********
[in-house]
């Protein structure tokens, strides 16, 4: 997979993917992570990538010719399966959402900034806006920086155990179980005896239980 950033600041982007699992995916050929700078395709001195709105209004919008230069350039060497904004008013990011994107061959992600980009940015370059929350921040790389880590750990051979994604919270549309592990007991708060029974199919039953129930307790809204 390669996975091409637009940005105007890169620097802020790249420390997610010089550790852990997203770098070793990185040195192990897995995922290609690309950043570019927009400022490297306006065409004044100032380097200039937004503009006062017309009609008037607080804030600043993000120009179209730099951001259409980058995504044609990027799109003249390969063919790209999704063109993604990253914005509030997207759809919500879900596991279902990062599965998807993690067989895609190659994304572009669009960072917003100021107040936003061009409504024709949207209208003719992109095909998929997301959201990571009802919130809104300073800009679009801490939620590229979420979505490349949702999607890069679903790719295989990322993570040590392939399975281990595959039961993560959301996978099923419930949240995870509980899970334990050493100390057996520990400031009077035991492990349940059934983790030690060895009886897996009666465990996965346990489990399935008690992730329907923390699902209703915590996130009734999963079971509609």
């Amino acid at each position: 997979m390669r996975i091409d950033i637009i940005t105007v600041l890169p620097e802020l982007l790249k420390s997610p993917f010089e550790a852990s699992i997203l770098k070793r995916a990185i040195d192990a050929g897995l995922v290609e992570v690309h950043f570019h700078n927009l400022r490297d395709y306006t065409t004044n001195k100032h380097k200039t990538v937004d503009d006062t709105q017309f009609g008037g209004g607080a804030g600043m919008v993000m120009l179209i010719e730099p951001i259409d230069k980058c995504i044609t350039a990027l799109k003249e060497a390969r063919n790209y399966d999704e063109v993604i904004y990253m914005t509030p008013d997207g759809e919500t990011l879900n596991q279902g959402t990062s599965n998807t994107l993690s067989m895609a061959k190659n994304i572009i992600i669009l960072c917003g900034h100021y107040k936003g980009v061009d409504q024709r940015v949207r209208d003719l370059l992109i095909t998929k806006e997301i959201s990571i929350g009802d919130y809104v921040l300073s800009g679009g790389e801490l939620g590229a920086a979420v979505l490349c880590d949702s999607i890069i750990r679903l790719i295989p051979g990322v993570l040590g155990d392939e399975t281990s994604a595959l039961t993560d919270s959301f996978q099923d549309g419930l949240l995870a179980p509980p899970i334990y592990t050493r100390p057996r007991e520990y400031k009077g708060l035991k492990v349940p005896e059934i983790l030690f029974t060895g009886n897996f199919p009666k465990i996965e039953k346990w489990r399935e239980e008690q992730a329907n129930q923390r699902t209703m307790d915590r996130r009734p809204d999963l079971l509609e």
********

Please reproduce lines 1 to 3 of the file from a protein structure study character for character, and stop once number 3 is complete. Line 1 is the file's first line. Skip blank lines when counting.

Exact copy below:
[in-house]
């Protein structure tokens, strides 16, 4: 997979993917992570990538010719399966959402900034806006920086155990179980005896239980 950033600041982007699992995916050929700078395709001195709105209004919008230069350039060497904004008013990011994107061959992600980009940015370059929350921040790389880590750990051979994604919270549309592990007991708060029974199919039953129930307790809204 390669996975091409637009940005105007890169620097802020790249420390997610010089550790852990997203770098070793990185040195192990897995995922290609690309950043570019927009400022490297306006065409004044100032380097200039937004503009006062017309009609008037607080804030600043993000120009179209730099951001259409980058995504044609990027799109003249390969063919790209999704063109993604990253914005509030997207759809919500879900596991279902990062599965998807993690067989895609190659994304572009669009960072917003100021107040936003061009409504024709949207209208003719992109095909998929997301959201990571009802919130809104300073800009679009801490939620590229979420979505490349949702999607890069679903790719295989990322993570040590392939399975281990595959039961993560959301996978099923419930949240995870509980899970334990050493100390057996520990400031009077035991492990349940059934983790030690060895009886897996009666465990996965346990489990399935008690992730329907923390699902209703915590996130009734999963079971509609």
């Amino acid at each position: 997979m390669r996975i091409d950033i637009i940005t105007v600041l890169p620097e802020l982007l790249k420390s997610p993917f010089e550790a852990s699992i997203l770098k070793r995916a990185i040195d192990a050929g897995l995922v290609e992570v690309h950043f570019h700078n927009l400022r490297d395709y306006t065409t004044n001195k100032h380097k200039t990538v937004d503009d006062t709105q017309f009609g008037g209004g607080a804030g600043m919008v993000m120009l179209i010719e730099p951001i259409d230069k980058c995504i044609t350039a990027l799109k003249e060497a390969r063919n790209y399966d999704e063109v993604i904004y990253m914005t509030p008013d997207g759809e919500t990011l879900n596991q279902g959402t990062s599965n998807t994107l993690s067989m895609a061959k190659n994304i572009i992600i669009l960072c917003g900034h100021y107040k936003g980009v061009d409504q024709r940015v949207r209208d003719l370059l992109i095909t998929k806006e997301i959201s990571i929350g009802d919130y809104v921040l300073s800009g679009g790389e801490l939620g590229a920086a979420v979505l490349c880590d949702s999607i890069i750990r679903l790719i295989p051979g990322v993570l040590g155990d392939e399975t281990s994604a595959l039961t993560d919270s959301f996978q099923d549309g419930l949240l995870a179980p509980p899970i334990y592990t050493r100390p057996r007991e520990y400031k009077g708060l035991k492990v349940p005896e059934i983790l030690f029974t060895g009886n897996f199919p009666k465990i996965e039953k346990w489990r399935e239980e008690q992730a329907n129930q923390r699902t209703m307790d915590r996130r009734p809204d999963l079971l509609e």